Rick Steves Is Picky About The Time He Goes To A Restaurant While Traveling. Here's Why

Rick Steves is no stranger to guidebooks. The travel expert has penned dozens of his own, covering the best sights across practically every corner of Europe. But in 2023, he branched out from his typical travel guide format and wrote a book focused entirely on food, entitled "Italy for Food Lovers."

The globetrotter opened up to Eater about the research process involved in the book, which, unsurprisingly, took place right in the boot-shaped country. Steves sampled a variety of foods in preparation for the project, becoming a "cultural chameleon" and accepting whatever dishes the chefs recommended.

However, he didn't just show up to restaurants whenever his schedule allowed — he timed his trips carefully for the most authentic experience. "[T]here's this prime time for researching restaurants because you've got to see them when they're full. If you go at 7:30, a restaurant may be full of tourists, but if you go at 9:30, it's going to be full of locals," he said of Italian eateries. "That's where you get the real energy."

Late dinners are common in destinations like Italy

Rick Steves shared a similar observation about Italian meal times in an article on his website. The avid traveler noted that people in Italy tend to take their time when eating and aren't in a rush to finish each course. "When you enjoy a full-blown Italian dinner, you don't get out until midnight; a three-hour meal is common," Steves added. According to his experiences while traveling, Italians treat evening meals as a special occasion (even if it's one that happens every day) and an opportunity for fun and quality time. Appropriately, servers will encourage diners to continue ordering food and drinks, and they won't offer the bill until it's explicitly requested.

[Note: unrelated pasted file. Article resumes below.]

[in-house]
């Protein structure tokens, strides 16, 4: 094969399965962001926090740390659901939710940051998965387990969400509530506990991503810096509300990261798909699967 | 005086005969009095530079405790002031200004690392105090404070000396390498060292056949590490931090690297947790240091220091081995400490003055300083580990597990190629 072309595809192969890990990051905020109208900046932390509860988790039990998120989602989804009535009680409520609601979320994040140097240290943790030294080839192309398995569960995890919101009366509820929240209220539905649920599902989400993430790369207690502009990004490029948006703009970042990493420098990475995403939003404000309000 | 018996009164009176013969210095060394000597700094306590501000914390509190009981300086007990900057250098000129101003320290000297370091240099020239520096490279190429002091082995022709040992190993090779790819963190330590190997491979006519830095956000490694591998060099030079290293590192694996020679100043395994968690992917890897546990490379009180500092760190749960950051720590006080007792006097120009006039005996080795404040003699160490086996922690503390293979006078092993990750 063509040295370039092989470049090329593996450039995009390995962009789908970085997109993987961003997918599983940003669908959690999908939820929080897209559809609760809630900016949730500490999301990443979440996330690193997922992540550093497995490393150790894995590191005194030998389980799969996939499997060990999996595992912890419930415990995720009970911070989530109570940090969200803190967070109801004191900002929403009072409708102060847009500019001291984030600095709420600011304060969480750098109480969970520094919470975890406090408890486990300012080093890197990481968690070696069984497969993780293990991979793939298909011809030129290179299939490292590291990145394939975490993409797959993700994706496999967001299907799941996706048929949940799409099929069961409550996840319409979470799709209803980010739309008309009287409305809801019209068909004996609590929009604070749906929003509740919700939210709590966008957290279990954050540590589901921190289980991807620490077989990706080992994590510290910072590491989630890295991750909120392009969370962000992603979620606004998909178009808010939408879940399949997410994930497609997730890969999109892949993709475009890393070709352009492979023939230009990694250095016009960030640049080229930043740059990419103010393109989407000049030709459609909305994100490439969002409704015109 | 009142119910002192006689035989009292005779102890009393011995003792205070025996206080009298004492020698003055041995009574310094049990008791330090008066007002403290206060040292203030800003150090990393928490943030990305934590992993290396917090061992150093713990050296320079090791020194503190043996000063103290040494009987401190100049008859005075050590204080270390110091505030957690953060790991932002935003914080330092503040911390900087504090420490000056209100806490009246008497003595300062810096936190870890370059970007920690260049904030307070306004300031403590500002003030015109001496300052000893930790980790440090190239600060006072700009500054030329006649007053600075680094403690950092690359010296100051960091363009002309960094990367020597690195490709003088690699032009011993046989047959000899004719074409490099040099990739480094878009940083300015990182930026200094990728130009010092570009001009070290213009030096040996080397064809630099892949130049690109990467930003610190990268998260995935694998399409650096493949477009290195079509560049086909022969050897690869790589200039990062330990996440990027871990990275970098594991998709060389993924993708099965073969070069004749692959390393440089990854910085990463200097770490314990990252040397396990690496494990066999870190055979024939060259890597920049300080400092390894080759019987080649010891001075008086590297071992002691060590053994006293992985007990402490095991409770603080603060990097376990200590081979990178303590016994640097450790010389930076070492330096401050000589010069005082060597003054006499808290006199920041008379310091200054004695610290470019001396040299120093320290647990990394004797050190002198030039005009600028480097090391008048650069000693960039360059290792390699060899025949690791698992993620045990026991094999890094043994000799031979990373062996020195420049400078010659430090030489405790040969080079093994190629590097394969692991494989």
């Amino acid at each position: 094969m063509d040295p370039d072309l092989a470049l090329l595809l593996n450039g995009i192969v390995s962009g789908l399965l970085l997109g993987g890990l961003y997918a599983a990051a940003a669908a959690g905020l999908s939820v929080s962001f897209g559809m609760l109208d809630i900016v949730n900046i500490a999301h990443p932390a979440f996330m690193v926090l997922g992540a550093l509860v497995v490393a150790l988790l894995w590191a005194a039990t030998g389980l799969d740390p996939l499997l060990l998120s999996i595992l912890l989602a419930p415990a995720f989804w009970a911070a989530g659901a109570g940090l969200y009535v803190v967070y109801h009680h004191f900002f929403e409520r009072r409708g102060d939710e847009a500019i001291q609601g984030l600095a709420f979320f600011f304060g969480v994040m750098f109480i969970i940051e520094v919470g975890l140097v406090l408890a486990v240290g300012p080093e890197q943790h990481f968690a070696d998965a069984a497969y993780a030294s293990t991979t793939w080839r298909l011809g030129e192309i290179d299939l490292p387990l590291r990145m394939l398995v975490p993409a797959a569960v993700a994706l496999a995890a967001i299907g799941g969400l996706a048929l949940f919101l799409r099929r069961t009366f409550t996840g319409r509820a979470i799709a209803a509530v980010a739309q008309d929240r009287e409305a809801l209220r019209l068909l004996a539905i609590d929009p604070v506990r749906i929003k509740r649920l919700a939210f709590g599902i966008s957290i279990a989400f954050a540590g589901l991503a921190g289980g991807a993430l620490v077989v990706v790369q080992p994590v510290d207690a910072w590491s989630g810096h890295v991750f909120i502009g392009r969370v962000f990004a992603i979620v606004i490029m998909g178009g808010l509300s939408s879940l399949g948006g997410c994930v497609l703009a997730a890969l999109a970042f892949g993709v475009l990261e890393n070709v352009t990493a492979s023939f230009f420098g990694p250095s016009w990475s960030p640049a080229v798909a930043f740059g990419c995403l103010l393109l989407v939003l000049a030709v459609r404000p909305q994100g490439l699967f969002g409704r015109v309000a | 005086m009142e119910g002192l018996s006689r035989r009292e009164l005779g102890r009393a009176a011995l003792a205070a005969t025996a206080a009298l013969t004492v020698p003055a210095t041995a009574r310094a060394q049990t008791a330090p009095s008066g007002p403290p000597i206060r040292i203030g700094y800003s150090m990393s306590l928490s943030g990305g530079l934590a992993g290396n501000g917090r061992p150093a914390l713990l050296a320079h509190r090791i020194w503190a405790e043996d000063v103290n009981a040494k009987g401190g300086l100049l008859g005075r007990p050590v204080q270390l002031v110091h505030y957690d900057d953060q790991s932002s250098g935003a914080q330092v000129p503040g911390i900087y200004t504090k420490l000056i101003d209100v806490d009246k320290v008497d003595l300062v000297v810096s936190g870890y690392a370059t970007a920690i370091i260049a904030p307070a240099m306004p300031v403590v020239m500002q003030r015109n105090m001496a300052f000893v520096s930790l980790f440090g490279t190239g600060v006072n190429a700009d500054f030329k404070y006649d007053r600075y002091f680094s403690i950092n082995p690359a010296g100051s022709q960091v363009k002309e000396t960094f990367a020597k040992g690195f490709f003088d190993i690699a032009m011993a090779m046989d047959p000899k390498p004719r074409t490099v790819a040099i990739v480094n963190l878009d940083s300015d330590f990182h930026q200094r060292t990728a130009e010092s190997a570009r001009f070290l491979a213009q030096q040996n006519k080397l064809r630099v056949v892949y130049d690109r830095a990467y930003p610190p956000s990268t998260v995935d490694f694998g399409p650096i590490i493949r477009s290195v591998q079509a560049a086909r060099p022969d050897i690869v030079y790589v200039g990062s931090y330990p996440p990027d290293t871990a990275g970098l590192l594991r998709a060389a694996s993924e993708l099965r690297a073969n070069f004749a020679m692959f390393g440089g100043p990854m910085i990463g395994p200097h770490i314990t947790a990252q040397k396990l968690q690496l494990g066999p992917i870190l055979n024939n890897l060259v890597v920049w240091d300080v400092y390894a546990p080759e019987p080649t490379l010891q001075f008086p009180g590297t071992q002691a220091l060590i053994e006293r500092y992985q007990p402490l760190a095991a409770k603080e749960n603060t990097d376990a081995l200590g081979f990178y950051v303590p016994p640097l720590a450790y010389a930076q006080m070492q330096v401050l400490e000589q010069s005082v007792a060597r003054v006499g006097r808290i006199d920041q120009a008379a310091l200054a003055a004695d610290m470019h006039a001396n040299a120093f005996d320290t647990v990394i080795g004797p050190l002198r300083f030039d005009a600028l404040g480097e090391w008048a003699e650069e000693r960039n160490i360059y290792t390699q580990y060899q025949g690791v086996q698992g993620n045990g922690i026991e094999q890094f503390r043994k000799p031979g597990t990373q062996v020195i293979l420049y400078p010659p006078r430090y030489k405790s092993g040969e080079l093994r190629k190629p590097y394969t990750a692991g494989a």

Italy isn't the only country where meals are often late and drawn-out. Other places in the Mediterranean tend to start dinner late in the evening too. Similarly, people in Italy's neighbor to the northwest, France, also commonly serve dinner as late as 9 p.m. or even 10 p.m. in big cities. However, the country considered to have the latest dinnertime in Europe is Spain. If you're visiting the land of tapas and churros, don't sit down for mealtime until 10 p.m. or 11 p.m. if you want to experience the local lifestyle.

If you prefer an early dinner, head north

If you live by the "early to bed and early to rise" rule, dinner at 11 p.m. might not suit your routine. To still eat when the locals do, consider adding a Nordic country to your European travel itinerary. Dinners in Norway are scheduled as early as 4 p.m., and in Sweden, people commonly head to restaurants from 5:30 p.m. Finnish diners follow a similar pattern, eating as early as 5 p.m., though it's common to find restaurants that don't serve dinner until 6 p.m.

Note that these norms don't apply to all parts of the world. Take countries in the Pacific as an example. In Russia, for instance, dinner isn't usually considered the main meal of the day the way it is in places like Italy and usually takes place around 7 p.m. or 8 p.m. This is roughly the same time that many people in Thailand eat, a country much further south.

No matter where your travels take you, get to know the norms and customs of the people living in the destination. Learn about their food rituals and when they tend to gather. Following their lead can expose you to their authentic culture — and you might even make some local friends while munching on pizza and gnocchi.